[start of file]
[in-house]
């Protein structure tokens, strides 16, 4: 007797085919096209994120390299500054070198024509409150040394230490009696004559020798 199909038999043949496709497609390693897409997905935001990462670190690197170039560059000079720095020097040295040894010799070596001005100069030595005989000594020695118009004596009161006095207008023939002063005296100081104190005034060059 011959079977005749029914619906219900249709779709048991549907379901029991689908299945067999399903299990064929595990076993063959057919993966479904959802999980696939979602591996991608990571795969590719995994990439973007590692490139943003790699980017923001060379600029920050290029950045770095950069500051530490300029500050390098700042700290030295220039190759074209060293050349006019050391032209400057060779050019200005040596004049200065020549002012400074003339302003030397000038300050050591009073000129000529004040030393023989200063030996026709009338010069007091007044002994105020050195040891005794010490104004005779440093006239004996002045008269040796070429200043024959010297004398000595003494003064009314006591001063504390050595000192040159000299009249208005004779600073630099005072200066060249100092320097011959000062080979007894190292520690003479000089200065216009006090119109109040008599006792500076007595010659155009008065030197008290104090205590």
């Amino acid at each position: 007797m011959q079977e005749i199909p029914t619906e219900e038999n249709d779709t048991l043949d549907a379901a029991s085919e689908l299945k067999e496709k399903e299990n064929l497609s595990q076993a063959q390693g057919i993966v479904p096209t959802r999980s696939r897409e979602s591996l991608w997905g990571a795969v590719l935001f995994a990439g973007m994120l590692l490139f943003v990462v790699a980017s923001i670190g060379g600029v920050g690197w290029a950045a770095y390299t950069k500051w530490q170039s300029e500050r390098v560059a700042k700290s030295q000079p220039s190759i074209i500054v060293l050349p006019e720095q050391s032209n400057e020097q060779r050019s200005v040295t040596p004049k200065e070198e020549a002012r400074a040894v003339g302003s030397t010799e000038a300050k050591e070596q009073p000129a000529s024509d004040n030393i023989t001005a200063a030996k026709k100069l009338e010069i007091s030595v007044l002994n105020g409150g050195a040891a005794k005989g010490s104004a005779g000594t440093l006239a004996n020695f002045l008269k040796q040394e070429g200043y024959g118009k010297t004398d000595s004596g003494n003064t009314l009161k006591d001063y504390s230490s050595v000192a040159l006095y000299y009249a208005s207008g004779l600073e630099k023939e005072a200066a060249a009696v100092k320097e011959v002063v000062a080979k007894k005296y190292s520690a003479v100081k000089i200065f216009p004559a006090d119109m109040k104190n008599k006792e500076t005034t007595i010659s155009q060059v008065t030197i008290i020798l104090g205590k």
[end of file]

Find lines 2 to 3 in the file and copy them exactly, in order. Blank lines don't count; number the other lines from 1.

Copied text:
């Protein structure tokens, strides 16, 4: 007797085919096209994120390299500054070198024509409150040394230490009696004559020798 199909038999043949496709497609390693897409997905935001990462670190690197170039560059000079720095020097040295040894010799070596001005100069030595005989000594020695118009004596009161006095207008023939002063005296100081104190005034060059 011959079977005749029914619906219900249709779709048991549907379901029991689908299945067999399903299990064929595990076993063959057919993966479904959802999980696939979602591996991608990571795969590719995994990439973007590692490139943003790699980017923001060379600029920050290029950045770095950069500051530490300029500050390098700042700290030295220039190759074209060293050349006019050391032209400057060779050019200005040596004049200065020549002012400074003339302003030397000038300050050591009073000129000529004040030393023989200063030996026709009338010069007091007044002994105020050195040891005794010490104004005779440093006239004996002045008269040796070429200043024959010297004398000595003494003064009314006591001063504390050595000192040159000299009249208005004779600073630099005072200066060249100092320097011959000062080979007894190292520690003479000089200065216009006090119109109040008599006792500076007595010659155009008065030197008290104090205590």
């Amino acid at each position: 007797m011959q079977e005749i199909p029914t619906e219900e038999n249709d779709t048991l043949d549907a379901a029991s085919e689908l299945k067999e496709k399903e299990n064929l497609s595990q076993a063959q390693g057919i993966v479904p096209t959802r999980s696939r897409e979602s591996l991608w997905g990571a795969v590719l935001f995994a990439g973007m994120l590692l490139f943003v990462v790699a980017s923001i670190g060379g600029v920050g690197w290029a950045a770095y390299t950069k500051w530490q170039s300029e500050r390098v560059a700042k700290s030295q000079p220039s190759i074209i500054v060293l050349p006019e720095q050391s032209n400057e020097q060779r050019s200005v040295t040596p004049k200065e070198e020549a002012r400074a040894v003339g302003s030397t010799e000038a300050k050591e070596q009073p000129a000529s024509d004040n030393i023989t001005a200063a030996k026709k100069l009338e010069i007091s030595v007044l002994n105020g409150g050195a040891a005794k005989g010490s104004a005779g000594t440093l006239a004996n020695f002045l008269k040796q040394e070429g200043y024959g118009k010297t004398d000595s004596g003494n003064t009314l009161k006591d001063y504390s230490s050595v000192a040159l006095y000299y009249a208005s207008g004779l600073e630099k023939e005072a200066a060249a009696v100092k320097e011959v002063v000062a080979k007894k005296y190292s520690a003479v100081k000089i200065f216009p004559a006090d119109m109040k104190n008599k006792e500076t005034t007595i010659s155009q060059v008065t030197i008290i020798l104090g205590k």